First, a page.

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Special Educational Needs

Volume 456: debated on Thursday 1 February 2007

To ask the Secretary of State for Education and Skills how many education supervision orders were put in place for children with special educational needs in West Lancashire in each of the last five years. (112224)

To ask the Secretary of State for Education and Skills what steps he has taken to improve the provision of specialised education facilities for visually impaired children in Milton Keynes. (112369)

The Department part-funds 10 Regional Partnerships in England, which bring together local authorities with the aim that they collaborate to promote inclusion and positive outcomes for children with special educational needs and/or disabilities and looked-after children. The Partnerships that cover the South East region have developed materials and initiatives to improve the provision of services for children with a sensory impairment, including a visual impairment. These include:

Quality standards on visual impairment (2001), sensory impairment (2003) and multi-sensory impairment (2004). All have been disseminated nationally.

Remodelling the workforce—considerations for support services (2004). This guidance is targeted to professionals working in sensory impairment services.

Online training for staff in schools. Specific materials on visual impairment to be developed this year.

Sensory impaired 14+ Transition Protocol. This guidance contains recommendations to support young people with a sensory impairment from school to further education.

Sensory impaired glossary of terms. This glossary includes terms for sensory impaired and multi-sensory impaired multi-agency working. (2006)

Outreach work with the non-maintained and independent special school sector and local authorities to develop innovative solutions for support services for children with a visual impairment.

Sensory impairment benchmarking exercise. This includes schools and other support services.

As part of the Department's commitment to establish regional centres of expertise for low incidence SEN, funding is secured for 2006-07 to run a training course covering a practical approach to supporting access to learning for children with sensory impairments.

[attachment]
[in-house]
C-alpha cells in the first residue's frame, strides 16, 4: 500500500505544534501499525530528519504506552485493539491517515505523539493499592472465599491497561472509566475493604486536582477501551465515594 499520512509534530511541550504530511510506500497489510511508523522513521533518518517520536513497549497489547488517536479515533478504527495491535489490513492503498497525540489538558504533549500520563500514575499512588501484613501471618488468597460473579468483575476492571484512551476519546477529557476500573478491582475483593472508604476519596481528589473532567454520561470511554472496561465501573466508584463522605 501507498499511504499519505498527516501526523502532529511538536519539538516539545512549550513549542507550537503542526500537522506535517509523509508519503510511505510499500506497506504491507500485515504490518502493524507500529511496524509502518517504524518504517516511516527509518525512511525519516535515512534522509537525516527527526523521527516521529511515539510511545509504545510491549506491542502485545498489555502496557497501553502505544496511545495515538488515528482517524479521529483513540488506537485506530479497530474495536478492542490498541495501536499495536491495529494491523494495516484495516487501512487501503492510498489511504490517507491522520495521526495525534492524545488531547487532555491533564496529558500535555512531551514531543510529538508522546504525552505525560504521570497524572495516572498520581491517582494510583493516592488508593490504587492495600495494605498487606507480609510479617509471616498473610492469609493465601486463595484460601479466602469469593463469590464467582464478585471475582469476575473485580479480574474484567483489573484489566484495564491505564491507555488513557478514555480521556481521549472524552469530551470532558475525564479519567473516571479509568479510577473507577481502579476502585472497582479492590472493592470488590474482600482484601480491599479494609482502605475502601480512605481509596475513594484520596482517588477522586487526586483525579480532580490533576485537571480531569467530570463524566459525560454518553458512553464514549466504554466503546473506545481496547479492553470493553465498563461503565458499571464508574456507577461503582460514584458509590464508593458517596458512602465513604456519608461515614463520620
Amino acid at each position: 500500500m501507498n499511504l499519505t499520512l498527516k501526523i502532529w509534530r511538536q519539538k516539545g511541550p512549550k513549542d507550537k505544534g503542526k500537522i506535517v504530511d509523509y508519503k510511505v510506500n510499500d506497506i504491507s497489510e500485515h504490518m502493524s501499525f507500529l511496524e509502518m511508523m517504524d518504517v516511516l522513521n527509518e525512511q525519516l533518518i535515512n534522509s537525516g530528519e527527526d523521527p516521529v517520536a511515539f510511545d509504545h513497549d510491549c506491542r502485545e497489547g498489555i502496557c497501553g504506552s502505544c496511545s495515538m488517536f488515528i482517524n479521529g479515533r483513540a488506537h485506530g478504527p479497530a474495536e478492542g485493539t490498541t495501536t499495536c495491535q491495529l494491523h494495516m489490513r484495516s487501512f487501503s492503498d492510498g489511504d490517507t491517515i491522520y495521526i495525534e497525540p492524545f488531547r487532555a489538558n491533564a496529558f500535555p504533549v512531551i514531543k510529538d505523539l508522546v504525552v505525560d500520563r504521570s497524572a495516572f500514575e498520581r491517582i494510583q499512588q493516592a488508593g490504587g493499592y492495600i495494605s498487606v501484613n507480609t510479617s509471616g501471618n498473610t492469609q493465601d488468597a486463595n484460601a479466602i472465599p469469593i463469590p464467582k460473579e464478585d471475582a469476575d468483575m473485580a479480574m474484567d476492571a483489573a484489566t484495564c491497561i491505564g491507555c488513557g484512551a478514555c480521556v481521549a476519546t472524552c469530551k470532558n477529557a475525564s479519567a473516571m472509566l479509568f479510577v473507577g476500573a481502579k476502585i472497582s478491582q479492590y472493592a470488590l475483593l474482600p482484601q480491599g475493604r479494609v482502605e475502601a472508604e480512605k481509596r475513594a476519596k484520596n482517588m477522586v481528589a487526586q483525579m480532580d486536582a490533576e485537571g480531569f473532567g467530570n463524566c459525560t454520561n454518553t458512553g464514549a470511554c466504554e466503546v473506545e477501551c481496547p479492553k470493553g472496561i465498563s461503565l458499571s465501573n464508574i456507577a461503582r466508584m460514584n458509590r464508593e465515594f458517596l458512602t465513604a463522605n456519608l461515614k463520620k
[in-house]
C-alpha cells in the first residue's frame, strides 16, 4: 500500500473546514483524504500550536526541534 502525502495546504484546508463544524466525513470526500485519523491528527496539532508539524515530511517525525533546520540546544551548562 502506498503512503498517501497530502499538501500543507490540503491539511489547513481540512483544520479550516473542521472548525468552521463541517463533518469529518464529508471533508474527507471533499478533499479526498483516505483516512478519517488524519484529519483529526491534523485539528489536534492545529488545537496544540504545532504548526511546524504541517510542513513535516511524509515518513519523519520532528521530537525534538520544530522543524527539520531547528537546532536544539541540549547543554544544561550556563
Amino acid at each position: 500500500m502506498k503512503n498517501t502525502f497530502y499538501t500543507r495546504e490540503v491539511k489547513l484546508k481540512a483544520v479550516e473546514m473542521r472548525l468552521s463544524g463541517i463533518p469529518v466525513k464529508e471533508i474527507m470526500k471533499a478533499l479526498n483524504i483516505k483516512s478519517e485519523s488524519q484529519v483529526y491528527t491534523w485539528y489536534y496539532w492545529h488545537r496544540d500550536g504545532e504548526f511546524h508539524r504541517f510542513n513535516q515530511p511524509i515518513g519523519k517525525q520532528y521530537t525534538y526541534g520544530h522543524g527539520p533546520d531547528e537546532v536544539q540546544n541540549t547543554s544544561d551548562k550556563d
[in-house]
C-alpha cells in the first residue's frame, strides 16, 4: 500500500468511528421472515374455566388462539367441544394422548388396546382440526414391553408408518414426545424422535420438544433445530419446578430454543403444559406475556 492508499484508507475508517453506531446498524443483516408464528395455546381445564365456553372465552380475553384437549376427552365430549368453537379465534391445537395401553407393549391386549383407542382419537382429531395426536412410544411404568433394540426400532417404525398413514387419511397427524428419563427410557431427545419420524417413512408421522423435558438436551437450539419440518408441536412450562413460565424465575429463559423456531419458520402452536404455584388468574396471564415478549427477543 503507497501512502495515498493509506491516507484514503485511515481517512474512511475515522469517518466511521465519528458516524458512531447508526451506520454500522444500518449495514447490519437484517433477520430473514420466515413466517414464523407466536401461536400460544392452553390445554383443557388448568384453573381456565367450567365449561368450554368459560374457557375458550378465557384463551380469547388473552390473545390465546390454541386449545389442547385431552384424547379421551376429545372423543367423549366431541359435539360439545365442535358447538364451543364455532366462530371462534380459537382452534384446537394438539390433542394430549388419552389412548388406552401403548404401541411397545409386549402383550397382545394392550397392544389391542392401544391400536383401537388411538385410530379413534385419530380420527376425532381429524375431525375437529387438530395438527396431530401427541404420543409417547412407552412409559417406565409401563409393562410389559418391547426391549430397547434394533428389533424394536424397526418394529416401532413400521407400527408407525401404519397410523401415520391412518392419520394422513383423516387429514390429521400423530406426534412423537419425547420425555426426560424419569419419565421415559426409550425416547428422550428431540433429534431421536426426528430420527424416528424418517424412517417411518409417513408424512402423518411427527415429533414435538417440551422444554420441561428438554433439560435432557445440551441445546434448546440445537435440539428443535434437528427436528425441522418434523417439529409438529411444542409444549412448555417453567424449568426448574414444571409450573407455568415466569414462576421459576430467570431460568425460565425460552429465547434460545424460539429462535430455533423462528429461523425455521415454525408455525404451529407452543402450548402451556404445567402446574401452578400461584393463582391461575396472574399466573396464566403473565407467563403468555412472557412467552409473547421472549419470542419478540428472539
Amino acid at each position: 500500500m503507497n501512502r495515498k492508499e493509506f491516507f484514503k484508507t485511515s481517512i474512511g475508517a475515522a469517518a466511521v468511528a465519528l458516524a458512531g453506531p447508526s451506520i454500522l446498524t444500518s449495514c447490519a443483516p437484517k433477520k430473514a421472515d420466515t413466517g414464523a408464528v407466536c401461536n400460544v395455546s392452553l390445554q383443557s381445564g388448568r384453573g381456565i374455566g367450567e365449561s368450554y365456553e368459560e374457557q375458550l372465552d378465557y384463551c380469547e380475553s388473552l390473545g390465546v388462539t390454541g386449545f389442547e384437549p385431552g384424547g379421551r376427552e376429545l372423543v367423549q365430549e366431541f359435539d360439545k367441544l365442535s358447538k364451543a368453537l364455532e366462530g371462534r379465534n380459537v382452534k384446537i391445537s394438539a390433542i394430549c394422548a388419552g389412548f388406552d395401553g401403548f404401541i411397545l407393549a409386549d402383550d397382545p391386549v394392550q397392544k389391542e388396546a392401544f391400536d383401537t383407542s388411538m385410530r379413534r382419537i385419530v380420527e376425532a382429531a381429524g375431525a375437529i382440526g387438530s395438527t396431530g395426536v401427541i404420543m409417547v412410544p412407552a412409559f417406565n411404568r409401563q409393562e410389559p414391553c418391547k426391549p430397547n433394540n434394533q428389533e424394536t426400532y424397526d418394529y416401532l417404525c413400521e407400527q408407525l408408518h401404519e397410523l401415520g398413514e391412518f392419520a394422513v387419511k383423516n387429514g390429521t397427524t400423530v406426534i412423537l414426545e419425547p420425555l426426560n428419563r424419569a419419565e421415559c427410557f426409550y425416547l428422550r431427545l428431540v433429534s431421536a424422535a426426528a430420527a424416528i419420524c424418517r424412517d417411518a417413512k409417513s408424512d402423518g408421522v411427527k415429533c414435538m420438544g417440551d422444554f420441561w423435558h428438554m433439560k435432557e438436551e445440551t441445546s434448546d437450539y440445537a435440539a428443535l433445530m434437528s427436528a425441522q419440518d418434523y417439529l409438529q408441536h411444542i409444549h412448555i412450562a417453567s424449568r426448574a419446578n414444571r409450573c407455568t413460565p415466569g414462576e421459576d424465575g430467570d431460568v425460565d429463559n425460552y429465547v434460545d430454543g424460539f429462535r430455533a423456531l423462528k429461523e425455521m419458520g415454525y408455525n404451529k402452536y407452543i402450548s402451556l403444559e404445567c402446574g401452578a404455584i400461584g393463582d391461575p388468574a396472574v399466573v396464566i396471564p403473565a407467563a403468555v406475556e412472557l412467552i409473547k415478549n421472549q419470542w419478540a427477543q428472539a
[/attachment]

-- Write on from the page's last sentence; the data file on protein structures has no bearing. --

To ask the Secretary of State for Education and Skills how many students there were with (a) special educational needs which were statemented at school and (b) unstatemented special educational needs who did not complete courses in further education colleges in each year from 1997 to 2006, broken down by local authority. (116890)

To answer the question with a degree of accuracy requires a combination of information from the pupil data submitted to the DfES by schools and the learner data that is submitted to the LSC by FE colleges. The two datasets have not been combined for all adult learners to match the learner information together, so an analysis of retention rates in further education provision based on post-16 pupils' special educational needs (SEN) status during their time in compulsory education is not possible.

However, learner self-assessment of whether they have a learning difficulty, disability and/or health problem is recorded on the LSC's learner data. In 2004-05 the national success rate for these learners was 73 per cent., compared with 74 per cent. for those without a learning difficulty, disability and/or health problem.

In the future it will be possible for information about the SEN status of pupils in schools to be matched to information about individuals in the FE sector as the education and training sector adopts Unique Learner Numbers (ULNs) as part of the portfolio of work within the Managing Information Across Partners (MIAP) programme. This will enable the progress of learners with SEN to be monitored in terms of the schools local authority legal definition, enabling local areas to understand better how they are supporting their local communities and what changes they may need to make to improve services.

To ask the Secretary of State for Education and Skills (1) what assessment he has made of the practicability of level P1 for science for children with severe and multiple disabilities; (117646)

(2) what assessment he has made of the evidence base underlying P level assessments for special schools.

The P scales are for pupils with special educational needs (SEN) working below level 1 of the National Curriculum. For children working at levels P1 to P3, we would expect teachers to assess the type and range of performance that a child working at this level might demonstrate across a range of subjects. The guidance issued by my Department, “Supporting the target setting process”, provides the same descriptors of performance across all subjects at P levels 1 to 3, with some subject specific examples to help teachers with assessment.

The P scales were first published to assist schools in setting targets for pupils with special educational needs (SEN) and were further developed following a review in 2003. The review sought the views of a range of respondents including staff in mainstream and special schools, Ofsted inspectors and members of Her Majesty’s Inspectorate. There was endorsement for the use of P scales in all settings and for the collection of national data.